To start this work, we are reaching out across the country to ask a question inspired by the wisdom of Kate Fowler of Appalshop: What are our desired futures?
We believe that in order to work towards collective action and impact, we need to start with local engagement. Through local conversations, we will be able to find, name, and connect the opportunities and challenges facing rural, suburban, and urban municipalities in our diverse 50 states. This will lead us toward discovering shared visions and articulating shared goals that can move our fields—youth media and creative youth development—into more coordinated action resulting in deeper impact.
Our ultimate goal: inspiring coordinated, creative, collective action that identifies and investigates civic issues facing our country and the world and results in media-based works.
What happens at dinner?
People of all ages (youth, adults, and elders) share a meal and creatively and conversationally explore the question: What are our desired futures? This is done through an opening circle, generative conversations inspired by 50 questions related to our futures, creating symbols of our futures, collecting contact information, and sharing in small and large groups.
We have a toolkit that makes planning and hosting the dinner party easy. And it comes with technical assistance and a network of others hosting dinners across the country.
Who’s responsible for the food?
We suggest a potluck! First, we know that everyone is working on limited budgets, so potlucks help keep costs down for any single person and/or organization. This dispersion of costs is also a metaphor for creating something sustainable that lasts beyond a single funder, a single organization, and/or a single person.
Second, we believe that the potluck is an opportunity to learn more about your community. What people bring to the potluck says something about who they are, what they may be able to contribute, and a peek into their possible commitment. Within this space, we also believe that it is crucial to graciously accept all of the offerings brought to the dinner. We know that just showing up ready to break bread is an offering in and of itself. And all offerings are honored equally.
How can I get involved?
There are two ways to join our inquiry into desired futures:
For those who want to know more, click here, and we’ll take it from there.
For the those who already know they want to host a dinner, follow these three easy steps:
- Pull together an intergenerational team of at least three to host your dinner.
- Pick a date, time, and location.
- Register your dinner here, and we’ll take it from there.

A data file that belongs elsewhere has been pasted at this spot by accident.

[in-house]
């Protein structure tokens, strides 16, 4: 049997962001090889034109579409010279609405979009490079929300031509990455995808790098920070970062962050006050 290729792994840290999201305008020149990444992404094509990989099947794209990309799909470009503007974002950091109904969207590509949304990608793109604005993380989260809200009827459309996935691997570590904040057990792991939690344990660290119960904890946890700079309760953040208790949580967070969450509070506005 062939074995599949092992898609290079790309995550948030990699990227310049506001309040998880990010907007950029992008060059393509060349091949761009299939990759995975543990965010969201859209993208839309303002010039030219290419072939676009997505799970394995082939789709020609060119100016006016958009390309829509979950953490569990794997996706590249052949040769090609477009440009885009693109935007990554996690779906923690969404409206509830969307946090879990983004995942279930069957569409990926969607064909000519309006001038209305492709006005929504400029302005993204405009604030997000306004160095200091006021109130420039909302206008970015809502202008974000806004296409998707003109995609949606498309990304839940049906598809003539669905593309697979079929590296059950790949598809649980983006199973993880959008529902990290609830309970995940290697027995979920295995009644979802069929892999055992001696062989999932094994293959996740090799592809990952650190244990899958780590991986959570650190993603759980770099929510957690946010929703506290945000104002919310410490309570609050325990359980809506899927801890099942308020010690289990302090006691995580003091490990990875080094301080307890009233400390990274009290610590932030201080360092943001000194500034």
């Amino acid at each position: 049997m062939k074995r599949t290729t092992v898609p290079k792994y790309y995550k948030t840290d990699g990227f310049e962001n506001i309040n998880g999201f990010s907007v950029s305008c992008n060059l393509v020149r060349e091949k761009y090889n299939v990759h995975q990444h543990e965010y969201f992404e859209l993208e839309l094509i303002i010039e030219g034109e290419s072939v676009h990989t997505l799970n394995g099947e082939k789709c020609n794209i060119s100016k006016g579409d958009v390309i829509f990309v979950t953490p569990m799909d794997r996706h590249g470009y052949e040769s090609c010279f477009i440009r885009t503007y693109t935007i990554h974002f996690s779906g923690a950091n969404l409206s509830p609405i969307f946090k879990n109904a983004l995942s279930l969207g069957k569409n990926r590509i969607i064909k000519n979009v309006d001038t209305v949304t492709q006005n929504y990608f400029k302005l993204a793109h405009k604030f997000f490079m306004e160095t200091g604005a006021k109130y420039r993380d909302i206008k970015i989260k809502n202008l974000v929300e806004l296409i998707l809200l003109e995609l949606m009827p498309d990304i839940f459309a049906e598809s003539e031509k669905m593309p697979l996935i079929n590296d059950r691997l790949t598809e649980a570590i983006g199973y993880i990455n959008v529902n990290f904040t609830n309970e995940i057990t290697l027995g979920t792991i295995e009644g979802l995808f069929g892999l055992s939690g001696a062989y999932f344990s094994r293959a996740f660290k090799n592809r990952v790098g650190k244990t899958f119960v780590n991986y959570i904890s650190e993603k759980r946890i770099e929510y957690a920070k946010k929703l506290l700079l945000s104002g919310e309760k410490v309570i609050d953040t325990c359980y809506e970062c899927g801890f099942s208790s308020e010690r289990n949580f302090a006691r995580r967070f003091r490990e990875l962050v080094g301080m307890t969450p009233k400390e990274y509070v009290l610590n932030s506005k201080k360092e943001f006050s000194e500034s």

Once you inquire or register, you’ll get access to the Toolkit, technical assistance, and a network of others who are hosting dinners across the country.
ABOUT THE TOOLKIT
The Toolkit is out!! Learn what it takes to join the 50 State Dinner Party Project.
Storytelling Matters: Youth Media
Check out The Alliance's Youth Media Video Roundtable from last month!
By Jason Wyman
“What are our desired futures?” Now, more than ever, this question seems critical to our country and our democracy. This election has brought to the light the significant divides in this country across age, geography, economic class, race, gender, and political ideology.
By Myah Overstreet
When I first began working on this project, to curate an inspiring collection of media created by youth in 2016, I didn’t know where to start—I didn’t know who to contact, what artists to recruit, or what kind of media I was really going for. The only thought that truly gave me inspiration was the thought, the vision, of living in a world transformed by art that young minds created, and how much I yearned to create this world.
A 'blogversation' by Jason Wyman, Myah Overstreet, and Wendy Levy
Introducing the 50-State Dinner Party Project!
Wendy: When I first started at NAMAC a little over a year ago, I had a long conversation with Board Member Kasandra VerBrugghen, the Executive Director of SpyHop in Utah. I was bowled over by the creative energy, solidarity and conviction around NAMAC’s National Youth Media Network programming and the collective desire for growth and change—especially around the inclusion of youth voices at every phase of the process.
The National Alliance for Media Arts and Culture (NAMAC) today announces a $250,000 grant from the Adobe Foundation to support NAMAC’s diverse Youth Media initiatives.
By Bill Simmon
The NAMAC Creative Leadership Lab at the Sundance Resort not only helped to recharge my creative batteries and to connect with some amazing change agents in the media and arts worlds, it also allowed me to articulate some pretty fundamental ideas about what we in the field of community media are really doing.